As scientists, we like to break things down to their essence, to understand the things that make them work. This works well when we’re optimizing websites.
Now it’s St. Patrick’s Day. What are the components of this rowdy holiday?
We decided to create our own website optimization holiday modeled on St. Patty’s Day. Our analysis indicates that we need two things:
- A Patron Saint
Here’s what we did for today’s celebration.
Select a Patron Saint
In selecting a patron saint for our holiday, we considered a number of the saints of the Web.
St. Phatty is the the patron saint of online apparel stores. St. Maverick is the patron saint of industry changing online services like Amazon. St. Splatrick is the patron saint of online paintball vendors. St. Hattrick is the patron saint of magician websites. Can you guess the what St. Latte is the patron saint of? You pick your own patron saint and get ready to celebrate.
We decided that St. Buyschtuff would be the patron saint of online business. We created a mythology for St. Buyschtuff.
St. Buyschtuff: The Patron Saint of Marketers and Advertisers
St. Buyschtuff is a mythical figure frequently credited with influencing important purchases. For example, St. Buyschtuff is credited with selling both the watch fob and brush set detailed in the classic story “The Gift of the Magi”. When the three wise men were debating what to get the future king of the Christian faith, who did they consult? St. Buyschtuff is often credited with recommending the Frankincense and Myrrh, but thought the gold a bit garish.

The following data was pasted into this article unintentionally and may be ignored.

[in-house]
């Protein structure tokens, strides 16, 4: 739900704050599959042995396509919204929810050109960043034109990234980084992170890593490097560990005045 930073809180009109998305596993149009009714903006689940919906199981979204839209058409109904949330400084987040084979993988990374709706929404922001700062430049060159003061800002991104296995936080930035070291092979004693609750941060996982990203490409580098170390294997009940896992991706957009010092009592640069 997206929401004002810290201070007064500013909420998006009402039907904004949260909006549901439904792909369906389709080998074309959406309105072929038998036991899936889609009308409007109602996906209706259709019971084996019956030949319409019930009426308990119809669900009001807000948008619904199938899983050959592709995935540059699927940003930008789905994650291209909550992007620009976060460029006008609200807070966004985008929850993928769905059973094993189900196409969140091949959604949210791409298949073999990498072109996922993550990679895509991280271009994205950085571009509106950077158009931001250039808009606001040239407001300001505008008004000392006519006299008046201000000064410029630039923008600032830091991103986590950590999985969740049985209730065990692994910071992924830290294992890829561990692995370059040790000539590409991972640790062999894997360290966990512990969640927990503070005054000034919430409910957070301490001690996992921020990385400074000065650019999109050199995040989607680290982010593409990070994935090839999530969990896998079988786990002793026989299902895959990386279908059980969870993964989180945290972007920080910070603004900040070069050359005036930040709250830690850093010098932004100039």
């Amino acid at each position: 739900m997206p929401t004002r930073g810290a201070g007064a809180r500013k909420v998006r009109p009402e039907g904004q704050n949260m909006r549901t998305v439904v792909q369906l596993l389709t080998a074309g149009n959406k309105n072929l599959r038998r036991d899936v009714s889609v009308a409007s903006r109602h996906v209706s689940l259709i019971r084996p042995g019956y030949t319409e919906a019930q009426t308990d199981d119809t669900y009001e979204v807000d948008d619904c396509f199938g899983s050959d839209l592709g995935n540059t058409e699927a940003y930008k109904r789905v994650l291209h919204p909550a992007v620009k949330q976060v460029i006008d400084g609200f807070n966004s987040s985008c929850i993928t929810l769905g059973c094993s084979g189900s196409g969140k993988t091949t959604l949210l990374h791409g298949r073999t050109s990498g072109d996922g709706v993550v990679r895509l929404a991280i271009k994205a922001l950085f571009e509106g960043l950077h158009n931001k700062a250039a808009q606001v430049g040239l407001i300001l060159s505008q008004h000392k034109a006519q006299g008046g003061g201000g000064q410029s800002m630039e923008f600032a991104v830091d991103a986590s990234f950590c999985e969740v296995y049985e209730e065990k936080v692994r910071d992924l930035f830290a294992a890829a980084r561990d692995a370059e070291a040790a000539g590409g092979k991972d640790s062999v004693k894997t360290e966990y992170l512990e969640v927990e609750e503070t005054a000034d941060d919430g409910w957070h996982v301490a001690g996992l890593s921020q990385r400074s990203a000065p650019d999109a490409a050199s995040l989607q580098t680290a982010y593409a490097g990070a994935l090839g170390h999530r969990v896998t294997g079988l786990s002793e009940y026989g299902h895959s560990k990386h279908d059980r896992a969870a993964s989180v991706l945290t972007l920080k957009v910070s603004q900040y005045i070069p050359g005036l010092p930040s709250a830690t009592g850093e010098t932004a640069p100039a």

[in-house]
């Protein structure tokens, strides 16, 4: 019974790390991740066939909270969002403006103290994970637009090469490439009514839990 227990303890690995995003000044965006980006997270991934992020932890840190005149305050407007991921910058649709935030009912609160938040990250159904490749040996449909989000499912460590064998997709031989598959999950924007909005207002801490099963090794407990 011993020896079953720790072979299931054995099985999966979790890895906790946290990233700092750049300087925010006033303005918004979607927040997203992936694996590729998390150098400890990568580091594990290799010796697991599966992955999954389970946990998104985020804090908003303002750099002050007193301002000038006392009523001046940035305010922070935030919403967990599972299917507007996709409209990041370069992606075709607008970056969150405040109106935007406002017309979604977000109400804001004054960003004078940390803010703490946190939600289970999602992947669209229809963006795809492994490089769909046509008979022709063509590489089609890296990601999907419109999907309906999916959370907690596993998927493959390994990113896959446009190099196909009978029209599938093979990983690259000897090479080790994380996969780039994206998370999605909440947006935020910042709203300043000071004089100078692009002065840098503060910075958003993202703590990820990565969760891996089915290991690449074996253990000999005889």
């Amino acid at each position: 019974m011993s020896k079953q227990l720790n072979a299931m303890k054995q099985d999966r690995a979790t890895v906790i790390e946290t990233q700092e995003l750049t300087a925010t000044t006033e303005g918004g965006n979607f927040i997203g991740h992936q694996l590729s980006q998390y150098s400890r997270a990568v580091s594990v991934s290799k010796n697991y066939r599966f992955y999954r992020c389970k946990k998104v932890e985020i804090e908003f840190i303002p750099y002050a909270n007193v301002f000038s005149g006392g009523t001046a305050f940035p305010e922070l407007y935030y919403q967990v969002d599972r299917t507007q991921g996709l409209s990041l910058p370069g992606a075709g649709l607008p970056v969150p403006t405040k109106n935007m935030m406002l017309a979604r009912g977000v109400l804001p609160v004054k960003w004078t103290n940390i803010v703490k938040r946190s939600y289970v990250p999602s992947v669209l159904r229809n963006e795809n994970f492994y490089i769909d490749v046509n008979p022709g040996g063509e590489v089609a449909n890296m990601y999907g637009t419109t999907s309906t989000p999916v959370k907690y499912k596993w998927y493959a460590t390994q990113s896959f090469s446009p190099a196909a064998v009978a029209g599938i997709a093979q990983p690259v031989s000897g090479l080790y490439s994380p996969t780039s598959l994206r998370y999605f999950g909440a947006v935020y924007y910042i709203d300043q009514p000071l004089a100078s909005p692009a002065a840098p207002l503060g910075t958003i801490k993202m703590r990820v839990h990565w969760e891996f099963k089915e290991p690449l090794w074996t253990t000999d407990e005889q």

St. Buyschtuff’s name is invoked whenever transactions are made. He is rumored to have been the original Easter Bunny and to have worked under the pseudonym “St. Valentine.” Saint Nicholas (aka Santa Claus) is said to have consulted with him about how to best use flying reindeer. Historian Herman Sellers said, “History is rife with bad deals and ill-advised transactions. However, whenever there is a purchase or transaction that results in great good for both buyer and seller, St. Buyschtuff’s name is frequently invoked.”
Tell us who your patron saint is in the comments.
Before we can have a party, we have some work to do. The second step is to “make beer.” For this article, “make beer” is a euphemism, like “make bank”, “print money”, “rev the revenue”, or “buy papa a new pair of shoes.”
If you’re St. Patrick and just had a long day of driving snakes out of Ireland, you want a cold brew with a little kick.
If you’re St. Buyschtuff and just had a long day driving abandoners out of websites, you want cold hard cash with a big kick.
St. Buyschtuff’s Day Brew or How CRO is Like St. Patrick’s Day
St. Patty’s brew is created in a boiler with hops and malted barley. Heat is applied at key points and carefully monitored to bring out the starches. Then yeast is introduced as a catalyst that turns the starch into buzz-inducing ethyl alcohol.
The St. Buyschtuff brew, in similar fashion, is created on a website rather than a boiler. It is filled with content and offers instead of hops and barley. The heat comes from traffic. Trust and proof are the catalysts that convert visits into buzz-inducing conversions.